You see, something significant happened to us, somewhere in the middle of interviewing for the job of life, we were allowed to quit, we were allowed to not triumph but yet still hang in there.  Still engaging, struggling, fighting, clinging to our narratives, the fancy, the excellent, the awesome, the uncanny and crude, the untidy and the tolerated. 

Then like clockwork, time rolls back again, the world seems upside down and we find ourselves again, this time at the precipice of innocence, a new type of innocence. A new normal that has little boundaries, a place that in spite of its perspectives has zero bearing to where we have been and lived. We also know that what we bring and take from it, is irretrievably unique. We cannot bottle it or patent it or relive it or research it. We just have to live in and through it

These are the terms of engagement – hopeful yet encumbered, tired yet determined, structured yet disparate.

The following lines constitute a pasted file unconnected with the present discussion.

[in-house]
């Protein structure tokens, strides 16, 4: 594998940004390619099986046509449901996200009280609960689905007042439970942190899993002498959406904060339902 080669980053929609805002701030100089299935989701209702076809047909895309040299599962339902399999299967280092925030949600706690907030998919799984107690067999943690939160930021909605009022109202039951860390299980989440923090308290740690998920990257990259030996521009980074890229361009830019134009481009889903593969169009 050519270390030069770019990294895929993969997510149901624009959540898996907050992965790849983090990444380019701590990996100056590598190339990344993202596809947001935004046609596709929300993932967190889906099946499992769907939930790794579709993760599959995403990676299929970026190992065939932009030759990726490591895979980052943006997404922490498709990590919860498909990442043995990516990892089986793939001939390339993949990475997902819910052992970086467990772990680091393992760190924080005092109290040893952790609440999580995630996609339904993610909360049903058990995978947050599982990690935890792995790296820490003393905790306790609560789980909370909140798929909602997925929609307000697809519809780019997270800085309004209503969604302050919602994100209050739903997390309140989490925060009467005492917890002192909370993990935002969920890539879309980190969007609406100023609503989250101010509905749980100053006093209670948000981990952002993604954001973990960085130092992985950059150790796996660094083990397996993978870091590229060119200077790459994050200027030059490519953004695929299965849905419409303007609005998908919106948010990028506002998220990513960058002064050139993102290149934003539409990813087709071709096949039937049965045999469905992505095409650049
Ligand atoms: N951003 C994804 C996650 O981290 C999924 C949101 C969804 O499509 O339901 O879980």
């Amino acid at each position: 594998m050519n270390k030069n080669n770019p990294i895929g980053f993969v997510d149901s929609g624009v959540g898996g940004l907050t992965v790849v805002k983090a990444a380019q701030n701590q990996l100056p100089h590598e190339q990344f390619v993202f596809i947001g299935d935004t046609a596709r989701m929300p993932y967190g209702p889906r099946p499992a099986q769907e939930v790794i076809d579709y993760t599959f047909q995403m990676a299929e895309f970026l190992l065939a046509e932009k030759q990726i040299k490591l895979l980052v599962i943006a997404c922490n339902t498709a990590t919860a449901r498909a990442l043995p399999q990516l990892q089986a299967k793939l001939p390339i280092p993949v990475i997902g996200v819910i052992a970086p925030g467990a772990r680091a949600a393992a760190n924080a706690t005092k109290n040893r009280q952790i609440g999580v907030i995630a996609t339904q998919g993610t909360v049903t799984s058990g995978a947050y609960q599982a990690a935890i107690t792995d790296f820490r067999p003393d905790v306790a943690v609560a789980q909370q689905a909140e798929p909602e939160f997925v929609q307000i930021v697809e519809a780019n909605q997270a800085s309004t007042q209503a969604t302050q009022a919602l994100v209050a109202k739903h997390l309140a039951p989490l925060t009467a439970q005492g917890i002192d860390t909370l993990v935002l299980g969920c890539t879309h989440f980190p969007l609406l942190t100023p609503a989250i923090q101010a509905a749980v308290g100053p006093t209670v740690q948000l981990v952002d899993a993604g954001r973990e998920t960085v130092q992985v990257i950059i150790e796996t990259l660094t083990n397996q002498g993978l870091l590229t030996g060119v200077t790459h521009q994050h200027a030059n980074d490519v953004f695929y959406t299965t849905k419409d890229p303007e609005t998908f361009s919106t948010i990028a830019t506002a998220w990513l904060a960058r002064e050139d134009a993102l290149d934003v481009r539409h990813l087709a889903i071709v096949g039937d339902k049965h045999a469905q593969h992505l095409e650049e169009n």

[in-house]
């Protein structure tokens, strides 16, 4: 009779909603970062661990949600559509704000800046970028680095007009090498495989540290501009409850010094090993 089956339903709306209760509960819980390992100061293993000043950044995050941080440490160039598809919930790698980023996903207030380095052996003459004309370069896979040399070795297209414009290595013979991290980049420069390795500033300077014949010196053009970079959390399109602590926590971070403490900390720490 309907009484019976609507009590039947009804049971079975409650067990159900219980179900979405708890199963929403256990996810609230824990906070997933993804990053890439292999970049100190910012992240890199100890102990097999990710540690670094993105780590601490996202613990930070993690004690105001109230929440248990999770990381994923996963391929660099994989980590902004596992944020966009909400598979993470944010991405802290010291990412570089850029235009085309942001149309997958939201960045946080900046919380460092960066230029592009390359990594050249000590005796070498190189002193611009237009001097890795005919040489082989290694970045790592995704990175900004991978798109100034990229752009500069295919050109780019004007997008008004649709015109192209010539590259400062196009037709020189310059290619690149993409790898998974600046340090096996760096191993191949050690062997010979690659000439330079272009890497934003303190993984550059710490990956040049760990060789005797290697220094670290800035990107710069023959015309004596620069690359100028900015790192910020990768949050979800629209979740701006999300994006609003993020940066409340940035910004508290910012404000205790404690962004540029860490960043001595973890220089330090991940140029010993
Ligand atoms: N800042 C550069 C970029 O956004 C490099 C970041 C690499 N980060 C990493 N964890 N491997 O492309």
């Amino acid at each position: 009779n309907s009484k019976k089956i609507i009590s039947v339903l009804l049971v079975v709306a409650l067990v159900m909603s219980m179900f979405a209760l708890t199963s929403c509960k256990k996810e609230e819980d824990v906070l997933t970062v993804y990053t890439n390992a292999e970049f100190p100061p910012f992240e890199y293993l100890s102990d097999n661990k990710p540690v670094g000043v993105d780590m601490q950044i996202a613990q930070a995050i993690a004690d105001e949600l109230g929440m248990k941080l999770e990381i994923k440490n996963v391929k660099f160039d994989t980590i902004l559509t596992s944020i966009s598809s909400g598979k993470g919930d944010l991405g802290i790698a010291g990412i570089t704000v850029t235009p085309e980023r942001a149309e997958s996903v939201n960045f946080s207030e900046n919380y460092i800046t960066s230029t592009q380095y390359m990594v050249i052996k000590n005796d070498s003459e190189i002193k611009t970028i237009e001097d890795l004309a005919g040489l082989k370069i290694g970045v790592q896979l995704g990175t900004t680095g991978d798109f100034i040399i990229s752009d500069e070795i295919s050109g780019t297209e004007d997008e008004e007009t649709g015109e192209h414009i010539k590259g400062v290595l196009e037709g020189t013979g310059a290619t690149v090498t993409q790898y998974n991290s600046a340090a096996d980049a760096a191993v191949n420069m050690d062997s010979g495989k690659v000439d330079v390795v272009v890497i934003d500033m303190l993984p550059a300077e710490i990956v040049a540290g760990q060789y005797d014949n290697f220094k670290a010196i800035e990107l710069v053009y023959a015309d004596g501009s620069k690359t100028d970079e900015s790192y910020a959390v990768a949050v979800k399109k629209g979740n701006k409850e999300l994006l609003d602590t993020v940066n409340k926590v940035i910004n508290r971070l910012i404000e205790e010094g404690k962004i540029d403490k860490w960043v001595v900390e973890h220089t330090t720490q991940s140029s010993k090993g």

This is the place where we ask the following questions, where we turn the interview around and become the interviewer excavating ourselves the interviewee, needing to start at the first principles and fundamentally know who we are and how we can participate in our world, what we bring to life and how we fit in!

So here goes, what if you had to look at life from the lenses projected on a series of questions, your own questions what would they be? What would you like to know from yourself? Why have you prepared answers to tell about yourself; have you been acquainted with you? Have you fully met yourself to represent your story?  Have you asked yourself the questions you have been asked countless of times in your bid to fit into yet another business, culture, group? Yes, I fully understand it has been necessary to do as we have done, till now.